Assuming you can still find a job, of course. But we've been pretty inventive about creating new needs and services once we could afford to. The burger flipper might be on the way out, I doubt the chef is. A robot vacuum cleaner isn't scrubbing the bathroom or dusting the furniture. The electric lawn mower doesn't do flower beds or trimming the hedge. The washing machine doesn't pair my socks or iron my shirts. Of course you might say that one day we'll have a "I, Robot" assistant that'll do absolutely everything a human does cheaper and better but that's not in 10 or 50 years. Neither is self-repairing, self-replicating and self-evolving robots that work almost by themselves.

Real wages in the US has been flat for quite some time now, but at the same time you've had a massive influx of cheap labor on the global market depressing wages. You don't get a zillion Chinese or Indian employees working for a pittance anymore, when you look at the whole world workers are getting better paid. If it keeps going up, sooner or later it will return to growth in the US too because US wages are normal wages and not super expensive wages anymore. There is no magic that makes Americans stay far ahead of the pack forever, even though that how it's been in the past with the old world destrroying itself with world wars and an illiterate, primitive third world. There are smart people other places too, when they get the opportunity.

Comment Re:Dr. Who (Score 2) 124

Some of the Dr. Who were already lost, and reconstructed by fans from audio and photographs, though I believe some were found recorded in Nigeria.

I believe that was mostly older material from the 60s where the original source was intentionally purged and reused. In this case it seems the issue is the original material exists but won't live forever.

Comment Re:Big government helping the people (Score 2) 204

The key element that you're missing is that you need smart people acting in the best interests of the whole people. Any time we've granted any elite power they've inevitably used it for personal gain or the elite's interest instead of the public good, it doesn't matter what they're capable of providing a better government if they're not willing. That's why we're weary of people seeking power, they usually want it for all the wrong reasons. And even those who try with the best of intentions find that to rise in the system you must work the system. And then you get caught in the same web of lies and deceptions, friends and foes, favors and kickbacks as every other politician.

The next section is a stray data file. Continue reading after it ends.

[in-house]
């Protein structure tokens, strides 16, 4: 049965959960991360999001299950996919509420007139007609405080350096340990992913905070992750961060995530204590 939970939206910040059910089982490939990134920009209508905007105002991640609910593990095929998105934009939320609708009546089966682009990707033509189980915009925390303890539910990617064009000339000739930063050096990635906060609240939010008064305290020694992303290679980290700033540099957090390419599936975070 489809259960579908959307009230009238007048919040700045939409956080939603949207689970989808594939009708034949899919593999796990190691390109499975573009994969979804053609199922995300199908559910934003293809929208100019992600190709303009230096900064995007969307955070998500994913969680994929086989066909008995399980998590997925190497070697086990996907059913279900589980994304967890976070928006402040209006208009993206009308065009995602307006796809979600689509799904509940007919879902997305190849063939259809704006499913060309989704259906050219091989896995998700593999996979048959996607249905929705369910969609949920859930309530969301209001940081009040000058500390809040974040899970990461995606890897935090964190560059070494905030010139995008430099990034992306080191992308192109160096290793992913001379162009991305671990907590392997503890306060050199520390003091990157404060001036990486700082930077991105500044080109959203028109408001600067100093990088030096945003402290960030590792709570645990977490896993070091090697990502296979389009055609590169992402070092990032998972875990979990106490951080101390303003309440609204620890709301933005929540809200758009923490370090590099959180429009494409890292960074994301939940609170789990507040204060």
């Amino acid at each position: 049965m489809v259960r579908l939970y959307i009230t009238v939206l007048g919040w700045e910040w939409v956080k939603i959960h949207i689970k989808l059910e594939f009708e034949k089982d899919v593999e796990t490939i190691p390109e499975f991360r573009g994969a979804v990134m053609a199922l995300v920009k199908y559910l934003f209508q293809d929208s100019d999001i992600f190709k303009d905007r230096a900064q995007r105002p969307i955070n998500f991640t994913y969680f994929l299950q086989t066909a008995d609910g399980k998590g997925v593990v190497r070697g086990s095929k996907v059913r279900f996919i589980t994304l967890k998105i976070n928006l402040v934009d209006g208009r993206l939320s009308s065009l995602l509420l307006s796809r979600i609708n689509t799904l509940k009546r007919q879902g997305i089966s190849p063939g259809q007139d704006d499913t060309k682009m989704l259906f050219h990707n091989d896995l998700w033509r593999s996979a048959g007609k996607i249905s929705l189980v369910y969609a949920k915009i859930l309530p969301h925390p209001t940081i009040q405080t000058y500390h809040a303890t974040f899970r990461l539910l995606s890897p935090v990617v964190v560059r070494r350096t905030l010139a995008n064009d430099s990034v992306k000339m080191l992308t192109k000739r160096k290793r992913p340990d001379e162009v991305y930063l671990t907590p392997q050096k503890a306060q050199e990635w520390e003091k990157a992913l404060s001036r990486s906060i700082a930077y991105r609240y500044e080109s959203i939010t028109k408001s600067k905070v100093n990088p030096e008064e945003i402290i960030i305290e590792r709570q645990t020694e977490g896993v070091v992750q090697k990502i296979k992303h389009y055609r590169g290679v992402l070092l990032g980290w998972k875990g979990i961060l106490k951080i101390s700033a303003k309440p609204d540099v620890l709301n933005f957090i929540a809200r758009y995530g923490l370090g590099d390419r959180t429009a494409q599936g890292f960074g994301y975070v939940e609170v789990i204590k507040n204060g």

That's why people say "democracy is the worst form of government, except for all the others", because it's the only one where everyone's interests get represented even if their capability in recognizing those interests and selecting those most capable to act on it is lacking to say the least. That is really the unlikely side of the utopia we're clamoring for, some of the people we have in office are clearly skilled manipulators if nothing else but extremely few seem to rise above the party lines and really act in everyone's best interests. In that sense I guess (R) and (D) and (CPC) are pretty much all alike.

Comment Re:Calculated values can always be hacked. (Score 1) 204

I am sure for all of you who work in an organization with some sort of performance monitoring method can tell. It is rather easy to hack the system.

It's a lot harder to hack a system that wants to keep people from saying or doing things than to make people do things. Do something they don't like, lose "goodwill" points. Then you must perform something they like to get "goodwill" points back. It's a soft way to suppress dissent and subversive behavior, China will be fine one way or the other. It's to get you caught up in a game where you have to appease the government or find the whole system tilted against you, like a real world freemium game.